Example: I recently was training my squat with knee wraps and AMAP sets. Taking a set to near failure with knee wraps can be tough, especially if you are hitting 8-10 reps. Everyone is different, but I know that personally, if I keep training AMAP sets till failure I start to break down after a few weeks. It can be difficult to keep hitting rep PR’s week after week when those last few reps are complete grinders. What I have learned is that it is far better to be selective with the day’s that you really get after it and go all out vs. the days that you leave a bit in the tank and live to fight another day.
Squatting while alone brings some added pressure into those sets, you start to question “Do I have one more rep in me?” and then “I’m not sure, what if I can’t make it”. In my opinion this is the LAST thing you want to be thinking while doing those sets. Any time that I had those thoughts I would usually shut it down because I didn’t want anything negative racing through my mind or taking my focus elsewhere.
What I found after the set was finished and I reviewed my data was that I usually had one or two more reps left in the tank. On a set of 8-10 squats the bar speed will decrease significantly from the first to the last rep. It becomes hard to tell when you are actually grinding reps vs just fatigued and slowing down especially when your lungs are on fire and you are struggling to hold your air.
Point: Had I used the real time data while doing these sets I would know instantly based on the speed of the previous rep whether or not to stop the set or to keep going. Using the PUSH band and real time data can help you to make smart decisions while training and literally know when to “push” and when to shut it down.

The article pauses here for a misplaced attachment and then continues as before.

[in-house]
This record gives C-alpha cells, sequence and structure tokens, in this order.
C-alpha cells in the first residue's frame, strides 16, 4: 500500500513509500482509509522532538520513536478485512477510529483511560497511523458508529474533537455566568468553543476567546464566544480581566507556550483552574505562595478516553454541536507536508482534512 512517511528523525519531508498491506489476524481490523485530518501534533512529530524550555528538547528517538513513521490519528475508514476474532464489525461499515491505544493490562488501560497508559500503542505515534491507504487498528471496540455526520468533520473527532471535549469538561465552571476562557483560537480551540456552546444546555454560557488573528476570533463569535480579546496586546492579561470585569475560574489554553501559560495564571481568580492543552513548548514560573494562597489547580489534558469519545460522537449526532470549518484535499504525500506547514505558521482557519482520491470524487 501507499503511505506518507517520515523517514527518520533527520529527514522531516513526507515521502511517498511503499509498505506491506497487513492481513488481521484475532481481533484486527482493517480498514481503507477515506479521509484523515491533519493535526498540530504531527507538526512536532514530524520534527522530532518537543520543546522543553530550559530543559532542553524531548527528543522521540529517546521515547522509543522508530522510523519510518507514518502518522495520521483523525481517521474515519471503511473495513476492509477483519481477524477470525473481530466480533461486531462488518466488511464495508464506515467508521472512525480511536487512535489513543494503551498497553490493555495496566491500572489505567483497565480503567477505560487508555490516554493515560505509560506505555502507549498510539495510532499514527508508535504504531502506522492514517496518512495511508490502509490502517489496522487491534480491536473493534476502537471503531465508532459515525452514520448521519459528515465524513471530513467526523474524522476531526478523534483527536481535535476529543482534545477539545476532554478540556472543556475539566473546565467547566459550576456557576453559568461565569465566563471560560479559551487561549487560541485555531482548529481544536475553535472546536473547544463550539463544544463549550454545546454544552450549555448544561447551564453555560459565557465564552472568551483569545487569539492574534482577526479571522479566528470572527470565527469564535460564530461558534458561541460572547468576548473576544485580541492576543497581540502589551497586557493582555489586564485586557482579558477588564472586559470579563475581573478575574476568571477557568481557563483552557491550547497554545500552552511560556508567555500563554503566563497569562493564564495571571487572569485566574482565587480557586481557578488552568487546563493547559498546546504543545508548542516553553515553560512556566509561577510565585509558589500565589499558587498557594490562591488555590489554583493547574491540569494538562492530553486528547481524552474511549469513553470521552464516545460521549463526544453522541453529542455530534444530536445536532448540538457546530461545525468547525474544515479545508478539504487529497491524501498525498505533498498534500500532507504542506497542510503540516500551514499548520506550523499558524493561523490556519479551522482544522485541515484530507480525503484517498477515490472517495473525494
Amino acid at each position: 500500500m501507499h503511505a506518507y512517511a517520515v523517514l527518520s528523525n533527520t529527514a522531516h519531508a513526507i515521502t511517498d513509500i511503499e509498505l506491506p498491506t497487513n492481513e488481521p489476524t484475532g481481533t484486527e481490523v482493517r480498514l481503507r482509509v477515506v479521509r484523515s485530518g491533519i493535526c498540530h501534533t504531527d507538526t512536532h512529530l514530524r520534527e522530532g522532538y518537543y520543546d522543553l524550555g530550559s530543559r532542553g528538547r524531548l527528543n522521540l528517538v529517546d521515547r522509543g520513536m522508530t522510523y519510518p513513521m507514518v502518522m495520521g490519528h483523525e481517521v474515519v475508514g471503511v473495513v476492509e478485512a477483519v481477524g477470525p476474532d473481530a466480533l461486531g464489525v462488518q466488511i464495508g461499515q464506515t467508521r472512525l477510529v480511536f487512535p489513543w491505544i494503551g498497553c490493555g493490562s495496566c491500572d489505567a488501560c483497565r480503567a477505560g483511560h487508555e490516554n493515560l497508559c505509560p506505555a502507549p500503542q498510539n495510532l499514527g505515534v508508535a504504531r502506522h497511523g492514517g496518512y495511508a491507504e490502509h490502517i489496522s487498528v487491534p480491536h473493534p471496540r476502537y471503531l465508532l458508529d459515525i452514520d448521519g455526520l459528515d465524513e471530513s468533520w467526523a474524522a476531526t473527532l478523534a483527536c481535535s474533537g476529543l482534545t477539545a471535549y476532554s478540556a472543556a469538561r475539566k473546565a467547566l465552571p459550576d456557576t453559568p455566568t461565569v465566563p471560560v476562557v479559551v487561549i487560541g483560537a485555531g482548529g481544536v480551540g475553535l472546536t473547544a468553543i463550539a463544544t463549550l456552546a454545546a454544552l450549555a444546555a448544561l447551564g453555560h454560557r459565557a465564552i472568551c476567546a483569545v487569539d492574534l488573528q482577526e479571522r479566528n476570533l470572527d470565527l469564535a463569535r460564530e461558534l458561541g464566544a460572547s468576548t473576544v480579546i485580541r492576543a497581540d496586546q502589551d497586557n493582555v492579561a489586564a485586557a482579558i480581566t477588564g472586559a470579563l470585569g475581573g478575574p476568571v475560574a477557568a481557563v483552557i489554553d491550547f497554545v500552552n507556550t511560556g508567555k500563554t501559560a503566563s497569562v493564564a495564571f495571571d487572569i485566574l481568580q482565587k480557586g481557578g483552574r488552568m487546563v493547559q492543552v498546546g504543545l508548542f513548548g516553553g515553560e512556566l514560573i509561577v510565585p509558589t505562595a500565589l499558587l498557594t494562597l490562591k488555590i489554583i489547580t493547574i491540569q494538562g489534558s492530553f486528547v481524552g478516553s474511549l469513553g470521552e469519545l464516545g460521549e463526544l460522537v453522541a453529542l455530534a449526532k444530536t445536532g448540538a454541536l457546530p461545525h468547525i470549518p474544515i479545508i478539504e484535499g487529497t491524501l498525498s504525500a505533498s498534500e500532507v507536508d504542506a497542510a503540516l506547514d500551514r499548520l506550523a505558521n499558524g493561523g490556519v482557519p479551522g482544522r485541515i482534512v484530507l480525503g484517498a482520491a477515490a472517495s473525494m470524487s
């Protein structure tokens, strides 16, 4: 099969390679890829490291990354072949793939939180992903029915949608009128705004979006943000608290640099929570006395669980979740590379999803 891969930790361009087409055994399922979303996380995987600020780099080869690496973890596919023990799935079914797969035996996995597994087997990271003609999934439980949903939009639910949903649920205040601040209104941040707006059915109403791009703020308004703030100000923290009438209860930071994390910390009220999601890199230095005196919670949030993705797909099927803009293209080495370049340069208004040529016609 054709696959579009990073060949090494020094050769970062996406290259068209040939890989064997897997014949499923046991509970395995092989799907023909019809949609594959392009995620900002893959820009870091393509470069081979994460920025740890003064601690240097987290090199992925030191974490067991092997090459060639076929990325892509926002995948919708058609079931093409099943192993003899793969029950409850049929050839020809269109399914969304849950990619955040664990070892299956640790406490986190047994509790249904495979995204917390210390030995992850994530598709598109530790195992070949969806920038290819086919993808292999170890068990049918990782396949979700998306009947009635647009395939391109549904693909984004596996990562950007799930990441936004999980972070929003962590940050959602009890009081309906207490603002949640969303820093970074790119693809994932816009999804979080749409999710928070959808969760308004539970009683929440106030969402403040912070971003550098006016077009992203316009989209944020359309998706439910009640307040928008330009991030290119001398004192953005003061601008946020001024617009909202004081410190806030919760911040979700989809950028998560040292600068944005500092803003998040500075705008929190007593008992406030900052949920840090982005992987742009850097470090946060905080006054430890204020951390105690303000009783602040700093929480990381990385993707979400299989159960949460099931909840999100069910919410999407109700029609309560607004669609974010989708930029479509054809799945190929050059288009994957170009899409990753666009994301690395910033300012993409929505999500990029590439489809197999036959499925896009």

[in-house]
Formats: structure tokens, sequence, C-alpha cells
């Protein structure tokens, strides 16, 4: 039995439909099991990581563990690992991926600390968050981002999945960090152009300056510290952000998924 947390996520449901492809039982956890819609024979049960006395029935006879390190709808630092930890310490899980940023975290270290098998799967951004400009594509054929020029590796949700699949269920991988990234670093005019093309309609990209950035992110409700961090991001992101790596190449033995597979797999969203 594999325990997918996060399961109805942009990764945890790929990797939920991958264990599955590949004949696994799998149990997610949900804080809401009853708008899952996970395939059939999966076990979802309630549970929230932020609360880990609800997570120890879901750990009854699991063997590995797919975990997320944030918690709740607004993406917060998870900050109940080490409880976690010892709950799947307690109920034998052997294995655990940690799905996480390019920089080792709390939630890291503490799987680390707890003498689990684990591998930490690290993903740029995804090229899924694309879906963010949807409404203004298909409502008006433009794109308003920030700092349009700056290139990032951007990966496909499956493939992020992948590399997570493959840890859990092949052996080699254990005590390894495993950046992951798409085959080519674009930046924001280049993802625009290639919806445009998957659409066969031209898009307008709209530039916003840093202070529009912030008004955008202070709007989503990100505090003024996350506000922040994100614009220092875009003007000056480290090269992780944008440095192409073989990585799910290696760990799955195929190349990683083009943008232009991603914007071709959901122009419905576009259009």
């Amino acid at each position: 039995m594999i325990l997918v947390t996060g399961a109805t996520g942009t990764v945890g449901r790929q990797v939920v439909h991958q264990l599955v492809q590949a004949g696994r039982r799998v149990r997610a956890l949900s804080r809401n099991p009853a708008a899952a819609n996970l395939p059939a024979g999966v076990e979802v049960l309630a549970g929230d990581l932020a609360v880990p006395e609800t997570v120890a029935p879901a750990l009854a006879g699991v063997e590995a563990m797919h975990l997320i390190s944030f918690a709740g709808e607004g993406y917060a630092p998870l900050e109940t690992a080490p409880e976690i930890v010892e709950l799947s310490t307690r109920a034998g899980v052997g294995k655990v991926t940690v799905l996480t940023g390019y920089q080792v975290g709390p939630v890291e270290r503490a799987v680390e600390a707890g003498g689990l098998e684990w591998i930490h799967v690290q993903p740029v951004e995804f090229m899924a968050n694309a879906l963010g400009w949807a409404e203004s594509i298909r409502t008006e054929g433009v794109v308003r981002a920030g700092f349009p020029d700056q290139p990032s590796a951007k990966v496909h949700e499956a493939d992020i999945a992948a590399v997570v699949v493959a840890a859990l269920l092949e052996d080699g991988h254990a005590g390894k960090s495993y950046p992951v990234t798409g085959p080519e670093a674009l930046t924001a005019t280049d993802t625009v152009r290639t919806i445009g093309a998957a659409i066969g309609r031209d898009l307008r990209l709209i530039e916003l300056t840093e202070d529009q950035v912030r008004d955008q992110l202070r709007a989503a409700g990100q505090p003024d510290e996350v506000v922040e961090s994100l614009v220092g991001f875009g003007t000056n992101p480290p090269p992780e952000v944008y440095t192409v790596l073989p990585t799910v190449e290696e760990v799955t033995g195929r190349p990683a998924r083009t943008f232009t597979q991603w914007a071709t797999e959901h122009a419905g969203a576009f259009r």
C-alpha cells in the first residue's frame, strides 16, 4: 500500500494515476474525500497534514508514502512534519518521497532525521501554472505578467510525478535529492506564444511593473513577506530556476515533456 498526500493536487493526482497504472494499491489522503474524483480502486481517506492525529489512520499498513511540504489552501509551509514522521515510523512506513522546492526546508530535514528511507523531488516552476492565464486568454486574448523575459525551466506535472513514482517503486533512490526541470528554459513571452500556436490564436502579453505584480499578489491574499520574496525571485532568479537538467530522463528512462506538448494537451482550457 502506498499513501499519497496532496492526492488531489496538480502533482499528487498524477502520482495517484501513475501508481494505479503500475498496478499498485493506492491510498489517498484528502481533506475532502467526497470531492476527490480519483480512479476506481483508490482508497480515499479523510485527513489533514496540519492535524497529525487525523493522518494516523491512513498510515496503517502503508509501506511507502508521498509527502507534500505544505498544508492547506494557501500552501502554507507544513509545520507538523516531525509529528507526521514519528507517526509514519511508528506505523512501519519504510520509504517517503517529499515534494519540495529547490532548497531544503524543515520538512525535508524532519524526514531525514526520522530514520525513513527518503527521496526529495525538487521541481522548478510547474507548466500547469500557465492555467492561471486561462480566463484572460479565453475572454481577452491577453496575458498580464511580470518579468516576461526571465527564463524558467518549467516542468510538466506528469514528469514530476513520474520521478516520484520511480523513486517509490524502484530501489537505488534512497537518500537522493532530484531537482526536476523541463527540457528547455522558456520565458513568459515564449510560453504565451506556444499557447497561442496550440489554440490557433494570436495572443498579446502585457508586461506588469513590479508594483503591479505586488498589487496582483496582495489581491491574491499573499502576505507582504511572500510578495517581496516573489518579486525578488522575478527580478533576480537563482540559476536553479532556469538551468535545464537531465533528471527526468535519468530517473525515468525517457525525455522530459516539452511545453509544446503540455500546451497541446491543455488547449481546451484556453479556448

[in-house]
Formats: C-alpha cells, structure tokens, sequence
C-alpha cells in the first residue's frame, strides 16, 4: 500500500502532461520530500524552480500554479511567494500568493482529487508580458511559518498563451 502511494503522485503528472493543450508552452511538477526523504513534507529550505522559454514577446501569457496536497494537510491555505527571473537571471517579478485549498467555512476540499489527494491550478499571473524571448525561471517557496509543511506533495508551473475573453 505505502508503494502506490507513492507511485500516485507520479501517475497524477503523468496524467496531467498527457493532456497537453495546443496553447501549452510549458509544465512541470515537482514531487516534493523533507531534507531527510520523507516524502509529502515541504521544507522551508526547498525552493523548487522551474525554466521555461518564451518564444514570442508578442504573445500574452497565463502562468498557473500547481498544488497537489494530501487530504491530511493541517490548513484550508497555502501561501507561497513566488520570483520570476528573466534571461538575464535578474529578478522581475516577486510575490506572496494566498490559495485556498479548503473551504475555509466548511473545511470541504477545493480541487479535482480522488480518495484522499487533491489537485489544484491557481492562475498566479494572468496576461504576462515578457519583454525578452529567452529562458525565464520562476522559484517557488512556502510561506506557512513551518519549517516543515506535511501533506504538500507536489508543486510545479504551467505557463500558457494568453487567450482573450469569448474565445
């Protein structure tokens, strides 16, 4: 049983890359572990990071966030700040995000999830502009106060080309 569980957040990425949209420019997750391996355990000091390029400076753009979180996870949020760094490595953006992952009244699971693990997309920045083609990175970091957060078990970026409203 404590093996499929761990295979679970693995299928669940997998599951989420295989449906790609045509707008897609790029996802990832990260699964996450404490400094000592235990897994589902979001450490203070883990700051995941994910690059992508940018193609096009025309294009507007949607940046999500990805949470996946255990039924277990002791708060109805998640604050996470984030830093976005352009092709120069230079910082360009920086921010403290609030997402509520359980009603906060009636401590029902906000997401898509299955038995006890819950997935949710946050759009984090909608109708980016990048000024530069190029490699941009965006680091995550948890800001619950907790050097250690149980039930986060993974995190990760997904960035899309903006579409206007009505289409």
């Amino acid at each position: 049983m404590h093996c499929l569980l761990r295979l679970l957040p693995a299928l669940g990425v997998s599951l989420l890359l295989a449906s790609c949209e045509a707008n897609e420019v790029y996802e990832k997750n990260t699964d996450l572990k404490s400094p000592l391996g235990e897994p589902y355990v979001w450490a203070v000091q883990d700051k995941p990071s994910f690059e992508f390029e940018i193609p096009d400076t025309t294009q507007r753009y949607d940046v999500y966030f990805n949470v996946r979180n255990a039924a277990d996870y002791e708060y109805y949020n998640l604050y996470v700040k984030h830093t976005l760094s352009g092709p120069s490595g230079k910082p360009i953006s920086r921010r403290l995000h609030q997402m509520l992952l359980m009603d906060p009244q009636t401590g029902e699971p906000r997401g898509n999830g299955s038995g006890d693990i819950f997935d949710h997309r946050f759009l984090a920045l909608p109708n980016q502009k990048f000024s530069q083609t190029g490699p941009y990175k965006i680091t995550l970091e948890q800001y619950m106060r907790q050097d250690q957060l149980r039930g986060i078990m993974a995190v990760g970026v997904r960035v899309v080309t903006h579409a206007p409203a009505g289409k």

Form Adjustments On The Fly
Training partners are great, especially knowledgable training partners that can analyze and give proper cues to help your form on the fly. I’m not talking about the usual cues that everyone says “big breath, chest up” I am talking about things that actually will help you improve and make adjustments.
EXAMPLE: In the case of squatting, I tend to sit back too much at times as well as have the bar drift forward over my toes. In each instance, a less than optimal rep is performed and the bar moves much slower than intended. A training partner can witness this and then give specific cues, but what if you don’t have that luxury? I mean this IS homegymaddict.com and those of you that train at home can be assumed you sometimes train alone. I know when things feel off, but seeing the bar speed after a rep that feels off confirms that something did indeed go wrong. Likewise, if I groove a good squat, I get the positive reinforcement that I performed a good rep based on the speed.
I’ve always been a very kinesthetic person, relying on feel more than anything to improve in various sports. Getting instant feedback after a good rep reminds me to try to recreate the same feeling for the next rep. What does this mean? If I am focusing on dropping straight down in a squat while forcing my knees out then I get rewarded with what usually is higher velocity rep than if I do not execute those cues. What you “feel” and what you actually do are two different things. Some days, you just can’t seem to get comfortable at all. This is when the push band can help you before the mental berating begins. Even when feeling uncomfortable, if you are able to generate the right bar speed then you know that the training session was worthwhile and there is no need to panic and try to revamp your form.